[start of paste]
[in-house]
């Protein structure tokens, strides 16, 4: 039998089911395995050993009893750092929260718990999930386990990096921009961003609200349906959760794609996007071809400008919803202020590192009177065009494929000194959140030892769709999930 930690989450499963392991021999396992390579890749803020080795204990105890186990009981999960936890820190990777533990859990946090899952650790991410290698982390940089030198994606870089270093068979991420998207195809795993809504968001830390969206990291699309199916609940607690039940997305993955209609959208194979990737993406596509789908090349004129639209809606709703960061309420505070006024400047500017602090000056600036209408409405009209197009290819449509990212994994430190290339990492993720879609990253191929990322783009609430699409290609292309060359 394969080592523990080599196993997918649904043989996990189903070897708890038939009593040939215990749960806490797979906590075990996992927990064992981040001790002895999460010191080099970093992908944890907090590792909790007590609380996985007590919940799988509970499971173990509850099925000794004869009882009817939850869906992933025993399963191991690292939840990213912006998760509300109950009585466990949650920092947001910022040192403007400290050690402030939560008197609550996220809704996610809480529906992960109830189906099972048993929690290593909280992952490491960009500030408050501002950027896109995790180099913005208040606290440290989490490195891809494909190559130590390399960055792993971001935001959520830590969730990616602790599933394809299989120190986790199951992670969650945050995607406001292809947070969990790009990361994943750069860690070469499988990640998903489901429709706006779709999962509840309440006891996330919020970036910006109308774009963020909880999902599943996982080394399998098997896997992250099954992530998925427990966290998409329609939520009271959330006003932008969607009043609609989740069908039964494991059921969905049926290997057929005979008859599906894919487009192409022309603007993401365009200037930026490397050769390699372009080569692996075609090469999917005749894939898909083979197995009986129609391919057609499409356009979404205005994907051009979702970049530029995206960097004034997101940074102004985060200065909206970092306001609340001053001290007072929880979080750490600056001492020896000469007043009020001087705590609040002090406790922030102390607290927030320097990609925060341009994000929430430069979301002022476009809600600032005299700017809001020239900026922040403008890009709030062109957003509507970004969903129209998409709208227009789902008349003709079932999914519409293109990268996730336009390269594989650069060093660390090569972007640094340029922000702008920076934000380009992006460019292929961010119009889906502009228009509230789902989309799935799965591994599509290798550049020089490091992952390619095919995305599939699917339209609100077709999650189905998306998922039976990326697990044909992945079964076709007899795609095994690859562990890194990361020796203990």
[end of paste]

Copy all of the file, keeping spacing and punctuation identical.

[in-house]
């Protein structure tokens, strides 16, 4: 039998089911395995050993009893750092929260718990999930386990990096921009961003609200349906959760794609996007071809400008919803202020590192009177065009494929000194959140030892769709999930 930690989450499963392991021999396992390579890749803020080795204990105890186990009981999960936890820190990777533990859990946090899952650790991410290698982390940089030198994606870089270093068979991420998207195809795993809504968001830390969206990291699309199916609940607690039940997305993955209609959208194979990737993406596509789908090349004129639209809606709703960061309420505070006024400047500017602090000056600036209408409405009209197009290819449509990212994994430190290339990492993720879609990253191929990322783009609430699409290609292309060359 394969080592523990080599196993997918649904043989996990189903070897708890038939009593040939215990749960806490797979906590075990996992927990064992981040001790002895999460010191080099970093992908944890907090590792909790007590609380996985007590919940799988509970499971173990509850099925000794004869009882009817939850869906992933025993399963191991690292939840990213912006998760509300109950009585466990949650920092947001910022040192403007400290050690402030939560008197609550996220809704996610809480529906992960109830189906099972048993929690290593909280992952490491960009500030408050501002950027896109995790180099913005208040606290440290989490490195891809494909190559130590390399960055792993971001935001959520830590969730990616602790599933394809299989120190986790199951992670969650945050995607406001292809947070969990790009990361994943750069860690070469499988990640998903489901429709706006779709999962509840309440006891996330919020970036910006109308774009963020909880999902599943996982080394399998098997896997992250099954992530998925427990966290998409329609939520009271959330006003932008969607009043609609989740069908039964494991059921969905049926290997057929005979008859599906894919487009192409022309603007993401365009200037930026490397050769390699372009080569692996075609090469999917005749894939898909083979197995009986129609391919057609499409356009979404205005994907051009979702970049530029995206960097004034997101940074102004985060200065909206970092306001609340001053001290007072929880979080750490600056001492020896000469007043009020001087705590609040002090406790922030102390607290927030320097990609925060341009994000929430430069979301002022476009809600600032005299700017809001020239900026922040403008890009709030062109957003509507970004969903129209998409709208227009789902008349003709079932999914519409293109990268996730336009390269594989650069060093660390090569972007640094340029922000702008920076934000380009992006460019292929961010119009889906502009228009509230789902989309799935799965591994599509290798550049020089490091992952390619095919995305599939699917339209609100077709999650189905998306998922039976990326697990044909992945079964076709007899795609095994690859562990890194990361020796203990």